New York, intelligent flood risk management
As the prism of resilience demands, New York has responded to a climate change challenge by reducing risk but also by providing new, pleasant and sustainable infrastructure for New Yorkers.
Following the heavy loss of life and physical damage caused by Hurricane Sandy in 2012, New York City spent $20 billion to create resilient infrastructure. New York City has more than 520 miles of coastline and more than 8 million people, nearly 400,000 of whom live in areas vulnerable to coastal flooding and rising sea levels.
New York has developed a new approach to becoming resilient to flood risk and wants to create protective infrastructures that are not just walls and barriers. The objective is to protect, but also to develop the shoreline area, thanks to less invasive infrastructures and technological innovation. The “BIG U” project, scheduled for completion in 2024, is a good example of this strategy: it will create a belt around Manhattan to protect the population from flooding, safeguard biodiversity and provide citizens with new areas for relaxation and recreation. It is a 16-kilometre urban belt composed of parks, public parkways, bike rides and baseball diamonds. All these spaces will be floodable, independently of each other, meaning that a space can be flooded without any consequences on the adjacent space. At Brooklyn Bridge, a folding panel system will be present in the event of a flood alert and will stop the progression of the water. The rest of the time, these panels will be folded and used to light public spaces in a playful way.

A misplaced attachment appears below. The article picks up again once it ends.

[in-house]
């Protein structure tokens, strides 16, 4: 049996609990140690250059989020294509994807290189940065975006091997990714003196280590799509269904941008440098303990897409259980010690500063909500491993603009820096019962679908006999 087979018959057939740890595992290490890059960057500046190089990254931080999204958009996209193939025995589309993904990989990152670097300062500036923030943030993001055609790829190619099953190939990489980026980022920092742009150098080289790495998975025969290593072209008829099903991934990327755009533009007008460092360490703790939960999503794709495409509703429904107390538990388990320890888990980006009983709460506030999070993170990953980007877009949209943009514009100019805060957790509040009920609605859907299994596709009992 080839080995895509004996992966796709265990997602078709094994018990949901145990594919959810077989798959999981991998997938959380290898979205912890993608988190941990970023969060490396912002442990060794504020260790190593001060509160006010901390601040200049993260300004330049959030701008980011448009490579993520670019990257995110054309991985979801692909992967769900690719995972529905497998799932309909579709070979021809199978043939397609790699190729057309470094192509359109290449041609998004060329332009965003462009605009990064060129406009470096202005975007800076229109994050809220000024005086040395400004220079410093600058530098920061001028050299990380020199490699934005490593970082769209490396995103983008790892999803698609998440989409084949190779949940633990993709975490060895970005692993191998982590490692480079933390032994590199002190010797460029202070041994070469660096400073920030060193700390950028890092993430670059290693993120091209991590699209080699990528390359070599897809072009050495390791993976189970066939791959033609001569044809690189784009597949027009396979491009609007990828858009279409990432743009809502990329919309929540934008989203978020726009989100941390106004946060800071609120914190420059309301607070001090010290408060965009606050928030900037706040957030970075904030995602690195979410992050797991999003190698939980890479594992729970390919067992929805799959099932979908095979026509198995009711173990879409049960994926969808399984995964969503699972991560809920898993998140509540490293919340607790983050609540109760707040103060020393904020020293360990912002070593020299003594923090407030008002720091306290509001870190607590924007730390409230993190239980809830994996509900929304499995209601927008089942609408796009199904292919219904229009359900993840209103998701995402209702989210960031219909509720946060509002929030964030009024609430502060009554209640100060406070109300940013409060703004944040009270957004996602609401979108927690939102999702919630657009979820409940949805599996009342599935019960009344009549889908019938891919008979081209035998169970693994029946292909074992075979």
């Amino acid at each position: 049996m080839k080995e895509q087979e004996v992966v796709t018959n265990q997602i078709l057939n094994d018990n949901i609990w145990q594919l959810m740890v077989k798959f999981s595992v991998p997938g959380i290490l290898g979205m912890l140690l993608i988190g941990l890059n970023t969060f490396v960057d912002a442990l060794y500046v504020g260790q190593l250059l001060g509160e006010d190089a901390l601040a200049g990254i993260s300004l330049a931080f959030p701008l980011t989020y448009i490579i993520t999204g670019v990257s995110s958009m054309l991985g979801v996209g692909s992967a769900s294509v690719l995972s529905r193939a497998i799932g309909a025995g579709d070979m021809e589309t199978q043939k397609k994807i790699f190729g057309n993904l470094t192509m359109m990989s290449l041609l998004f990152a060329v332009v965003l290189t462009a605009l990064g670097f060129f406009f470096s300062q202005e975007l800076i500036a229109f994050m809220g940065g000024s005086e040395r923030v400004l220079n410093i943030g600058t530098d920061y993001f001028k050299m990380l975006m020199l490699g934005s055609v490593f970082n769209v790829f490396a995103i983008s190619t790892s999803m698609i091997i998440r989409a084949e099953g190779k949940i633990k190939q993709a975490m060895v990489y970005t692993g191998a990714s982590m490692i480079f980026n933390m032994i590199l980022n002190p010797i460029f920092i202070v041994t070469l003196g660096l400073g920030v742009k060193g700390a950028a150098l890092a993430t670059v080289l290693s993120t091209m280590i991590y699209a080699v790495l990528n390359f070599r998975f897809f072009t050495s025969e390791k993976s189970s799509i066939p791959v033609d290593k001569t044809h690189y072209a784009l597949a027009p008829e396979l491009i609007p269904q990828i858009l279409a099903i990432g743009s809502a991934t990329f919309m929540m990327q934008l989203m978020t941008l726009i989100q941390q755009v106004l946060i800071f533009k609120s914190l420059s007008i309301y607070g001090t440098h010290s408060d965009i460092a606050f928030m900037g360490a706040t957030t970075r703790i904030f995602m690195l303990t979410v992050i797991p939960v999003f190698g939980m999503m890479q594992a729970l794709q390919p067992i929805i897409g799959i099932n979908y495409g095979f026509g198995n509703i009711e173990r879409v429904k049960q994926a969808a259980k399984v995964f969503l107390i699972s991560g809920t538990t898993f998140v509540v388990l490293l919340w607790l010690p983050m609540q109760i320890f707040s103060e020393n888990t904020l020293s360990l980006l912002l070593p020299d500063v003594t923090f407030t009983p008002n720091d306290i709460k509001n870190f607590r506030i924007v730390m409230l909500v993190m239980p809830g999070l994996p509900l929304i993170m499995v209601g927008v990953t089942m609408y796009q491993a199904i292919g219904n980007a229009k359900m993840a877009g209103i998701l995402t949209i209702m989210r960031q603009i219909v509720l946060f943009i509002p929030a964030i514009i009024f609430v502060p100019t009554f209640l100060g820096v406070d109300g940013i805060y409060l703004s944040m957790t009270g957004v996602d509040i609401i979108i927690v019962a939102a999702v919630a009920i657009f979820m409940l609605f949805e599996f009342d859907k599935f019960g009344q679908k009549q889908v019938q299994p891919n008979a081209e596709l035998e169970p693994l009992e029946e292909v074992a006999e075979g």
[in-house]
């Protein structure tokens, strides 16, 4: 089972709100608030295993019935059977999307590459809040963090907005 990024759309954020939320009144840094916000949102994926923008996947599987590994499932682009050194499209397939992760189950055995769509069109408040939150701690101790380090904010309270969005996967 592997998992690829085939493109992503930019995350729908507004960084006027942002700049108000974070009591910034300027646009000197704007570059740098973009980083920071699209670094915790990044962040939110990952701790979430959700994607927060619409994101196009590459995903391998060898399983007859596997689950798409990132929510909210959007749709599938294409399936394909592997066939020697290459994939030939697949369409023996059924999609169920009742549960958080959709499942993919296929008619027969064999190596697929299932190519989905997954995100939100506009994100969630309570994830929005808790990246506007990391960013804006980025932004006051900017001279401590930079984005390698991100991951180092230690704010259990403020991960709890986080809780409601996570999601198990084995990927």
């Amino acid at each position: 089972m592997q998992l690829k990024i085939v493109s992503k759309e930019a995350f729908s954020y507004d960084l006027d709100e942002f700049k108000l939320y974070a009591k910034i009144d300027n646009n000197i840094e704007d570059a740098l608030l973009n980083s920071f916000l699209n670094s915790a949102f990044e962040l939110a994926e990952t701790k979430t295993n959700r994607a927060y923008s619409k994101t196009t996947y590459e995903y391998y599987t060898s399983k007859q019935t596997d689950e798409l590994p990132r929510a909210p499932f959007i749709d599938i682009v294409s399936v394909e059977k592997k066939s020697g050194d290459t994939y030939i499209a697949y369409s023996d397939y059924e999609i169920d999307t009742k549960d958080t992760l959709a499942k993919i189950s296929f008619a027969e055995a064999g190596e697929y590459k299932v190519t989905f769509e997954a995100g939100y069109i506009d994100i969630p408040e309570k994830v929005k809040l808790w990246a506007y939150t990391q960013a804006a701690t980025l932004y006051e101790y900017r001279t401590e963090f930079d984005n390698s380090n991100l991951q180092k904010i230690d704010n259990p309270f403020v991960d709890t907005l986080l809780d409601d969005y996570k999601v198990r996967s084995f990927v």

Project Big U: The belt created around Manhattan will be composed of relaxation and recreation areas that can be flooded in the event of extreme weather events
In addition, since New York is fragmented into several districts separated by rivers, local authorities have developed the “New York City Ferry”, a network of ferry lines used as public transport. This project will develop a new mobility, reconnect the different areas of New York and propose alternative transport infrastructures to those already existing, whose vulnerability was proven by Hurricane Sandy. Water is no longer a border, but a link between the inhabitants. This new network consists of a system of boarding platforms to withstand extreme weather events: boarding docks are connected by footbridges to floating platforms, held in place by pylons. Thanks to these floating platforms, this transportation system operates continuously, even in the event of flooding, unlike the subway, which was closed for several weeks following Hurricane Sandy.
New York is therefore part of a policy of a resilient, sustainable, viable and productive city: a “water sensitive city”.
Article researched and written by Lucille Christien for Urban Chronicles™